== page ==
How do groundwater and surface water interact?

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Floodplain. Image Copyright © Michael Collier,

Material adapted from: Vandas, S.J., Winter, T.C., and Battaglin, W.A. 2002. Water and the Environment, p. 28-29. Published by the American Geosciences Institute Environmental Awareness Series. Click here to download the full handbook.

Surface water and groundwater systems are connected in most landscapes. Streams interact with groundwater in three basic ways: streams gain water from inflow of groundwater through the streambed, streams lose water by outflow through the streambed, or they do both depending upon the location along the stream. It is the groundwater contribution that keeps streams flowing between precipitation events or after snowmelt. For a stream to gain water, the elevation of the water table in the vicinity of the stream must be higher than the streamwater surface. For a stream to lose water to groundwater, the water table must be below the elevation of the stream-water surface in the vicinity of the stream. If the water table has large variations during the year, a stream segment could receive water from groundwater for a portion of the year and lose water to groundwater at other times.

Surface-water bodies such as lakes and wetlands can receive groundwater inflow, recharge groundwater, or do both. The movement of water between groundwater and surface-water systems leads to the mixing of their water qualities. High quantities of nutrients or other dissolved chemicals in surface water can be transferred to the connected groundwater system.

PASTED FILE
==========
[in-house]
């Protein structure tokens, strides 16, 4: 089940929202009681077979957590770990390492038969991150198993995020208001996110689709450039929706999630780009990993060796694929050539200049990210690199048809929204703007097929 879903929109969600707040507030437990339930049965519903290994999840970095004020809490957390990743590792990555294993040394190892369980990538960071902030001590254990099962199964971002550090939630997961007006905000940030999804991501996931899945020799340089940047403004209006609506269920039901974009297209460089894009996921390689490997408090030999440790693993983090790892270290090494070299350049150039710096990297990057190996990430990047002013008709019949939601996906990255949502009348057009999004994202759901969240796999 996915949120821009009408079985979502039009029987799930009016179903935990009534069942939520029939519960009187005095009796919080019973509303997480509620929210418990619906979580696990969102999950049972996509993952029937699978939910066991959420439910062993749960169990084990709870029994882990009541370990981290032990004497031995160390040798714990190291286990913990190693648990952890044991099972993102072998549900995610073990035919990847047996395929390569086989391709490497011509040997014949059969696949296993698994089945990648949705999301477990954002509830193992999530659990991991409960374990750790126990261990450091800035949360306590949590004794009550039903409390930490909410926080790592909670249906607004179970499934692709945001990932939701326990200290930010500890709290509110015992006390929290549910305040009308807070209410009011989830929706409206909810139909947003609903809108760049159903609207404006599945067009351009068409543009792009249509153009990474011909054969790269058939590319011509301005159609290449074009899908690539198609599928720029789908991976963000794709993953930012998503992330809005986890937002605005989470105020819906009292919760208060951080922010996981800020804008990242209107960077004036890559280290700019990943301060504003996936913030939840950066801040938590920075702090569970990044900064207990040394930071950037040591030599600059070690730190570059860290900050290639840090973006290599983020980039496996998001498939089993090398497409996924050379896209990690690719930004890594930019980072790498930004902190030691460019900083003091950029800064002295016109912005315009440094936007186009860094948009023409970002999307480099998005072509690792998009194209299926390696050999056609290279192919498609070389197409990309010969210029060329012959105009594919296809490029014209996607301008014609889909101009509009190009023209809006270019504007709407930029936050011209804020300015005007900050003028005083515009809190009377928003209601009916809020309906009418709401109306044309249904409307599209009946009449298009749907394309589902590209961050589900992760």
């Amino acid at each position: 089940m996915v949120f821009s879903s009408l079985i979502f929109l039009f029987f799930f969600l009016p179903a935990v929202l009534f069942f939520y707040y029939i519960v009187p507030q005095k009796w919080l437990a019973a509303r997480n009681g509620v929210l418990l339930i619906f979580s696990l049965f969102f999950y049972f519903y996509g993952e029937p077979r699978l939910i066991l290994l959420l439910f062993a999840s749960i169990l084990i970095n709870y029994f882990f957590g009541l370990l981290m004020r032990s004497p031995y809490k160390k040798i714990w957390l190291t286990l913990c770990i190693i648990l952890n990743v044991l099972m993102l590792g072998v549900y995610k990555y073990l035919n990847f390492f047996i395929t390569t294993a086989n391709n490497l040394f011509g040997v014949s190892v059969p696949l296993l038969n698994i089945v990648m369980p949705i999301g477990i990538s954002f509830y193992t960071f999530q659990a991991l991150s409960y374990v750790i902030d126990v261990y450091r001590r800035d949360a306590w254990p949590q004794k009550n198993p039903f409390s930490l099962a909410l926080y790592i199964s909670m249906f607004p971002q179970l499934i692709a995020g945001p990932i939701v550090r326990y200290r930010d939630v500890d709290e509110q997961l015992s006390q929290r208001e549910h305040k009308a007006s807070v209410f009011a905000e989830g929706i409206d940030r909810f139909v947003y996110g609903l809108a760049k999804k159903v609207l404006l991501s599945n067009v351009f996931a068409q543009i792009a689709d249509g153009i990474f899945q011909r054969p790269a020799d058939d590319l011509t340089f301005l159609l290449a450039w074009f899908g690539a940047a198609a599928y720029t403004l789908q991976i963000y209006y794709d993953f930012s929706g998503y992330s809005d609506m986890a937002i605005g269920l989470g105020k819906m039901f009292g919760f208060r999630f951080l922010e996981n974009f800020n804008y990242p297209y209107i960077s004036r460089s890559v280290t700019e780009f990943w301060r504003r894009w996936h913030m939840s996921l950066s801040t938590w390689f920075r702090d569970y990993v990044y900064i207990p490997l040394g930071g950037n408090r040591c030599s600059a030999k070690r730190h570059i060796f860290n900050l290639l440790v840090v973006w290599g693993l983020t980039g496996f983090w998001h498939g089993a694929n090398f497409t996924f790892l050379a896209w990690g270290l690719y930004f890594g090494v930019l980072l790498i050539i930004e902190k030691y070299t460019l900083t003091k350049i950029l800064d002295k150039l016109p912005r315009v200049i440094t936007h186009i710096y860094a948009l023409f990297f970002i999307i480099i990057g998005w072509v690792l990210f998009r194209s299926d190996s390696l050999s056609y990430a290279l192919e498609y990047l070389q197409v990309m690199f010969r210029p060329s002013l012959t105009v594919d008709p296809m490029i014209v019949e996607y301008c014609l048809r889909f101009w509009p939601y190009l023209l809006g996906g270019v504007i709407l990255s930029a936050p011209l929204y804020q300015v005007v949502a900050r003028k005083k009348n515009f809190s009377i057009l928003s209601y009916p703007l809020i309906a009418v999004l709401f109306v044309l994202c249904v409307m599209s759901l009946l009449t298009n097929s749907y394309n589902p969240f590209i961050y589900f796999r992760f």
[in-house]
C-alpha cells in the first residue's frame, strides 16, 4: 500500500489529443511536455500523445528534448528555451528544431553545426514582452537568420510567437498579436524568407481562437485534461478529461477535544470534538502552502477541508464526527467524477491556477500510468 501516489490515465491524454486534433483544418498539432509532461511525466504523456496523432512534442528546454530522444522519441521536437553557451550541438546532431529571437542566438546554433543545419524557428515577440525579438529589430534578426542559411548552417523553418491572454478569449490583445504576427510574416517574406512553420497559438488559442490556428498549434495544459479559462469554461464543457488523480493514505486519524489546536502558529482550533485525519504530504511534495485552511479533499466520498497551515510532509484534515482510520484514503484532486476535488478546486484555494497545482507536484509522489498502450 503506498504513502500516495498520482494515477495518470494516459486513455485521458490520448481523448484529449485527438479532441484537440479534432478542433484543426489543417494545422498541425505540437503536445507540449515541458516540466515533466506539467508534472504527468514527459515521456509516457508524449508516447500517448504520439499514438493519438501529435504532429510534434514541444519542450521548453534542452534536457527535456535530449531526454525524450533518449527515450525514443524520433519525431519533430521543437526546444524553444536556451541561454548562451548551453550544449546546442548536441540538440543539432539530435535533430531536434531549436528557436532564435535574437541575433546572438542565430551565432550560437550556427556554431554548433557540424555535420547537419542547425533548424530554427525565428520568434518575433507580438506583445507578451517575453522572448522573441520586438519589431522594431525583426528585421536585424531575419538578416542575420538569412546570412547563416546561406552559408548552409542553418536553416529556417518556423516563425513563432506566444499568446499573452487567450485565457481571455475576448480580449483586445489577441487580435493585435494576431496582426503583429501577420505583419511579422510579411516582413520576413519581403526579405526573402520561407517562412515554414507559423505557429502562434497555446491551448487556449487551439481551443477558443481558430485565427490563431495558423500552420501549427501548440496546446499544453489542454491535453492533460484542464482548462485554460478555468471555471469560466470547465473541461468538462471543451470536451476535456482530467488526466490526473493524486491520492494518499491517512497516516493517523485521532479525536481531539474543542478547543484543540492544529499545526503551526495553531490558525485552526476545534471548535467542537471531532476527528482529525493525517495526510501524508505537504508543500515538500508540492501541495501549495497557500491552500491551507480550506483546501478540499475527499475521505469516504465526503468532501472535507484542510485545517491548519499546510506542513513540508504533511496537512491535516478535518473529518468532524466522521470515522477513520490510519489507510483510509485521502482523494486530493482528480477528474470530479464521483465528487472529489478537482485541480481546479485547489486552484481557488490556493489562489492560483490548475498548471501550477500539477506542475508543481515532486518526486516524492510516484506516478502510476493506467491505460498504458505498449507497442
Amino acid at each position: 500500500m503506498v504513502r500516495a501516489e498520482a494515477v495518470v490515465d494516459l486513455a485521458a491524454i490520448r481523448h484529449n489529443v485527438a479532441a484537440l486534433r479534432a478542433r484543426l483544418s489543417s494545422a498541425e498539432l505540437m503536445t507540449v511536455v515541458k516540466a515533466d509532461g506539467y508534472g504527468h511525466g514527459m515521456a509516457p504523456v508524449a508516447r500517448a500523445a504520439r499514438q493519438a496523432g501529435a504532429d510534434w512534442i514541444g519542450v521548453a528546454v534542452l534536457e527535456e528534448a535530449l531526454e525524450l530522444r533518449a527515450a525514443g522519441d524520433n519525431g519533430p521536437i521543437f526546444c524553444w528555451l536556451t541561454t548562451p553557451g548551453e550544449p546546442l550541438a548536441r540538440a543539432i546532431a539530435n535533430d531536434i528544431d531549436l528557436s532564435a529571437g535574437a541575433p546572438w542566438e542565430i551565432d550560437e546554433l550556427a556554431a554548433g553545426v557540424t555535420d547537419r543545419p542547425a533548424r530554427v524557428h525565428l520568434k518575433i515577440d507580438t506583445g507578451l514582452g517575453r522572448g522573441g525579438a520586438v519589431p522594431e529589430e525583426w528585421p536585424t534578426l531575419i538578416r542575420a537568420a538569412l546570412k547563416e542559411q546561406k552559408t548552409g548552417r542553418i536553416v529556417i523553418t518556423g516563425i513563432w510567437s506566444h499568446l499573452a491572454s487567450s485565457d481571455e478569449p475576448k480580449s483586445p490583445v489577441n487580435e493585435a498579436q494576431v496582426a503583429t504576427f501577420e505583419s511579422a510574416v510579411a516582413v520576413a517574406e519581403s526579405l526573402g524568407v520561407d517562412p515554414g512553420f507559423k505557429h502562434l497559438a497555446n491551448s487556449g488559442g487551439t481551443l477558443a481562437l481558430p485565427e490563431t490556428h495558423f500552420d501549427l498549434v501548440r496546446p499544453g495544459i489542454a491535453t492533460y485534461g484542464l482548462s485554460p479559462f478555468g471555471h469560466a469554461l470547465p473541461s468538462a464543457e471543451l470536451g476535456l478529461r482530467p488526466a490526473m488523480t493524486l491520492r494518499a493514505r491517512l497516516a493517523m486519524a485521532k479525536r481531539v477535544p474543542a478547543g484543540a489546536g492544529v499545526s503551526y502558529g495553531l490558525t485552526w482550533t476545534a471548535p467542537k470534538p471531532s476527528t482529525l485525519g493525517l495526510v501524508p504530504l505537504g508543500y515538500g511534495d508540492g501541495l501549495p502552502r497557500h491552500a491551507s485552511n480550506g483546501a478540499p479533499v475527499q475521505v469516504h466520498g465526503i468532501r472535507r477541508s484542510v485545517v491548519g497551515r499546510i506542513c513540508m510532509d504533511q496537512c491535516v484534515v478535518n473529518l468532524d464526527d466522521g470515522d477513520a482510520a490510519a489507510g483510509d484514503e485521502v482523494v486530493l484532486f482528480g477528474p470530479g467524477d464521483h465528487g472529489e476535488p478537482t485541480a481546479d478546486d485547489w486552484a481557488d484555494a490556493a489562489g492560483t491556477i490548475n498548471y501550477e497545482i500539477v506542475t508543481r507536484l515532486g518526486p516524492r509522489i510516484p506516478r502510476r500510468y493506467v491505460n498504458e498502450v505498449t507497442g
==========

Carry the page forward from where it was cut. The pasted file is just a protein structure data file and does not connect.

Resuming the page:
Learn More

  • Water as One Resource (Webinar), American Geosciences Institute
    Three presentations covering how groundwater and surface water interact, what the implications of these interactions on water resources are, and how water can be more effectively managed if an understanding of these interactions is incorporated.
  • Ground Water and Surface Water: A Single Resource (Handbook), U.S. Geological Survey
    A comprehensive overview of groundwater and surface-water interactions for a general audience. Covers natural processes of interaction (interactions in the hydrologic cycle, chemical interactions of groundwater and surface water, interactions in different landscapes), effects of human activities on groundwater and surface-water interactions, and challenges and opportunities in these interactions.
  • Ground Water and Surface Water Interactions (Website), U.S. Geological Survey
    This website pulls together technical and general publications, project websites, and technical models related to groundwater and surface water interactions.